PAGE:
ZPAA ratingLate teen and up
Gore level7 out of 10--A couple of zombies who wind up with impaled heads; Daryl makes a necklace of zombie ears; Daryl makes dinner from a squirrel he shot, including his bloody fingers and blood dripping from his mouth; head wound to a main character; one character goes through much of the episode with an arrow shot through the gut, which is eventually pulled out.
Other offensive contentLots of sex talk about previous affairs; brief discussion of women's menstrual cycles synchronizing (I can't believe I just had to write that!); offensive language; callous attitudes toward the lives of living humans; Daryl has a recurring vision of his brother who was left behind in Atlanta; flashback with napalming of the streets of Atlanta during the initial outbreak (though this is only seen from the far distance); human on human shooting (from a distance, so it doesn't qualify as gore).
How much zombie mythology/contentNothing new in this episode, though the surprise ending isn't a surprise for readers of the comic books. You may ask yourself, "What's up with the kooky title of the episode?" Well, apparently Daryl had an incident with the titular monster in the past. Read about it on wikipedia (the monster, not Daryl's involvement with it).
How much funThere were some humorous moments. I sure hope they meant to be funny about some characters having to sit at the "children's table" during the dinner scene. These are late teens and 20-year olds, for goodness' sake!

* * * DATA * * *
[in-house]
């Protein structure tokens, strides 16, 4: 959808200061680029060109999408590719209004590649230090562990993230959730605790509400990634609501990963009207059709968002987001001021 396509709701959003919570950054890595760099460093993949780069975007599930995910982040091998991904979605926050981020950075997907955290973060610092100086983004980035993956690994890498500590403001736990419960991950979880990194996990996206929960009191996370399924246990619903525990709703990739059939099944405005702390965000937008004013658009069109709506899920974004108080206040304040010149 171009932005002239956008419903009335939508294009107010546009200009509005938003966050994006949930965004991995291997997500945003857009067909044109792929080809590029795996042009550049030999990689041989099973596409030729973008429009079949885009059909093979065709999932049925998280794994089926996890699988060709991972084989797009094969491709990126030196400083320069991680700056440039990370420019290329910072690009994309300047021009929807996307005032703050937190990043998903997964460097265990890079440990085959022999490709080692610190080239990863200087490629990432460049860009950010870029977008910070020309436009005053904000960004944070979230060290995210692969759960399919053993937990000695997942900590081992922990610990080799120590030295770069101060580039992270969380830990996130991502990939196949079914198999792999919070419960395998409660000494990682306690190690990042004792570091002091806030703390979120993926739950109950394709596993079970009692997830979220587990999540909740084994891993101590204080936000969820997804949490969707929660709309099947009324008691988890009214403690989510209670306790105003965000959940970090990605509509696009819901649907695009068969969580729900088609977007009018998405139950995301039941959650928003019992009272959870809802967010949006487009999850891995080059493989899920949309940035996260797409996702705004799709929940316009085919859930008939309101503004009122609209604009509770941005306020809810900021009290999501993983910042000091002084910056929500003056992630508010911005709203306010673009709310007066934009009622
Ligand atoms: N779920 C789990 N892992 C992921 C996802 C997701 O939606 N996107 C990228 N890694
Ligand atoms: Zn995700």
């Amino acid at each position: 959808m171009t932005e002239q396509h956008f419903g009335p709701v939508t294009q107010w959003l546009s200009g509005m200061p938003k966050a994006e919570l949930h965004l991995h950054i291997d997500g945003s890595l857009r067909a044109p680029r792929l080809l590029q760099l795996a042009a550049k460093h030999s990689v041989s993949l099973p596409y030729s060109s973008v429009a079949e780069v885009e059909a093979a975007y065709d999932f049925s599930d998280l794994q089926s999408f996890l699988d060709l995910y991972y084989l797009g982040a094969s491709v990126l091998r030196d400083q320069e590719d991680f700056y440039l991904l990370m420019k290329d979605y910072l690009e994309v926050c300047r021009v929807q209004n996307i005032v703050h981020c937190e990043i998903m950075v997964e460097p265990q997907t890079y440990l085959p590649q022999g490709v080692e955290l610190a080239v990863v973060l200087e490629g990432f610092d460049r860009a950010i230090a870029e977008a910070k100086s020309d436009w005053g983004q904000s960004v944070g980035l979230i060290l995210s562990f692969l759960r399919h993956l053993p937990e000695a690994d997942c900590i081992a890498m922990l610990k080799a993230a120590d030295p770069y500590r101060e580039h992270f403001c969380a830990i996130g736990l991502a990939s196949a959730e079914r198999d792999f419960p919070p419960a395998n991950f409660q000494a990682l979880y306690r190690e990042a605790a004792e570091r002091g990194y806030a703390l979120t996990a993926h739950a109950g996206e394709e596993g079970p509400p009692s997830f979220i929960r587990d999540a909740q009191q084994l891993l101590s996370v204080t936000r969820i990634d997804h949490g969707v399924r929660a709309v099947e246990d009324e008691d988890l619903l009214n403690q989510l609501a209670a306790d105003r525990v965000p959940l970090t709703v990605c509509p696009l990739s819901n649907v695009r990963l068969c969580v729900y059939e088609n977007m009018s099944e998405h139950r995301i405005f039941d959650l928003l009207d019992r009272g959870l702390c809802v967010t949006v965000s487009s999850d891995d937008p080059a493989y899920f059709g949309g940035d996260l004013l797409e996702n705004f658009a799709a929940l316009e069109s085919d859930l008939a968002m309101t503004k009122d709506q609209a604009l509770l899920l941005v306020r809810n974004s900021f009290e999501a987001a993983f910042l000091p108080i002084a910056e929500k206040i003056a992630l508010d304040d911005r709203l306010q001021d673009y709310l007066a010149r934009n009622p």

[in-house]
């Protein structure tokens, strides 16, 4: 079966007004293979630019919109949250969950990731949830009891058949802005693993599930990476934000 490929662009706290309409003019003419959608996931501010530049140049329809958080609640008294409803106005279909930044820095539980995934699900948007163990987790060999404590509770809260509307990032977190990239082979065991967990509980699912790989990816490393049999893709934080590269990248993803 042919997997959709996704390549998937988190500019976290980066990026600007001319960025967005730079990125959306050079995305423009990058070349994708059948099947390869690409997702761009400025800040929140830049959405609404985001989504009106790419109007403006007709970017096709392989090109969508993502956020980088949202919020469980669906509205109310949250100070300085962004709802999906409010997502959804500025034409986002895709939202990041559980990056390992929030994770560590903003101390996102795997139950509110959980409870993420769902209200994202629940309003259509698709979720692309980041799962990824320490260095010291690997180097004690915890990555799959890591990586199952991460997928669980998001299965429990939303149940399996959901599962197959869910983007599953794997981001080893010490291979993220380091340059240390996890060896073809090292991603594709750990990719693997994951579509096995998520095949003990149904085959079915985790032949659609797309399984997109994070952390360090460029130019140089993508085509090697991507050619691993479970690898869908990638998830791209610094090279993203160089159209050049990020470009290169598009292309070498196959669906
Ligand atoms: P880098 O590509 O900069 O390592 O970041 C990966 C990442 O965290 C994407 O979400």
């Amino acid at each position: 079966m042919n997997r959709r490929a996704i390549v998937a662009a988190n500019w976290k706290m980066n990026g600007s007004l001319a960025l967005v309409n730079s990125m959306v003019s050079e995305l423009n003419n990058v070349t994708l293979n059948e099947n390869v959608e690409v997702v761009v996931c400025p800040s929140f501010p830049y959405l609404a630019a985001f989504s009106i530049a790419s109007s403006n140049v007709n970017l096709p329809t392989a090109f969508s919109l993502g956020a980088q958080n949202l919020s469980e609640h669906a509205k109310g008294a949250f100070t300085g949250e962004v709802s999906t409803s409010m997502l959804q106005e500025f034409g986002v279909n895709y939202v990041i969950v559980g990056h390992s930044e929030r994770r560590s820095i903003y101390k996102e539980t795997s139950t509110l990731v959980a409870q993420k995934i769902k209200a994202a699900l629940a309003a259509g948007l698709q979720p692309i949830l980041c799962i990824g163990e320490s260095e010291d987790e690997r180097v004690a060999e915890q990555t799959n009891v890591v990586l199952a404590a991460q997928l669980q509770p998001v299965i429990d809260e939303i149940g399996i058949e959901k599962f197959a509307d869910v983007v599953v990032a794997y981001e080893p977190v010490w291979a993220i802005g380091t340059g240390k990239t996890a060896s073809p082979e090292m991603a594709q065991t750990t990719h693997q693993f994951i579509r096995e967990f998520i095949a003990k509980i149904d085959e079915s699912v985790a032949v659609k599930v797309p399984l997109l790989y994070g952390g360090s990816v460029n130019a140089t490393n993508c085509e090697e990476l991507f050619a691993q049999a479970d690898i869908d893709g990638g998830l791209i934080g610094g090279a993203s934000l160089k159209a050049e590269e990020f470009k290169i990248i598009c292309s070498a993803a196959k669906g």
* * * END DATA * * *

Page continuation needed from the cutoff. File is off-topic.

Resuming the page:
Synopsis & ReviewThe search for Sophia goes on, though some people begin to doubt the value of continuing the search. Rick and Shane have a long discussion about it, with Shane advocating the pragmatical approach that there's more risk to everybody being spread out thin during the search than the reward of finding Sophia will justify. Rick still sticks to his humanist guns and wants to continue the search, despite the cost.
As if to emphasize the cost, Daryl gets injured while he is searching and struggles to return to the farm. He undergoes a trial that has him questioning his position in the group and his value to the rest of them. His character has a real chance of becoming more interesting than Rick.
Glenn has a hard time working out his relationship to Maggie. His blundering through romantic encounters would make for a funny romantic comedy, but here they involve a lot of risk, though there's still a lot of humor, mostly at his expense. They both show more than we've seen before. I mean character-wise.
We find out that Lori is indeed pregnant but hasn't told anyone except for Glenn, who asked her point blank since he got her the pregnancy test during the last episode. She is conflicted about what to do about it, especially as she looks on at her recuperating son. I am interested to see how this will play out in the television series. In the comic book, Shane is dead when she finds out and there's unresolved ambiguity about whether Shane or Rick is the father.
Tensions are mounting a little bit with Rick and Hershel. So far it's been civil, but it seems likely, especially after the surprise ending of this episode, things will come to a head very, very soon.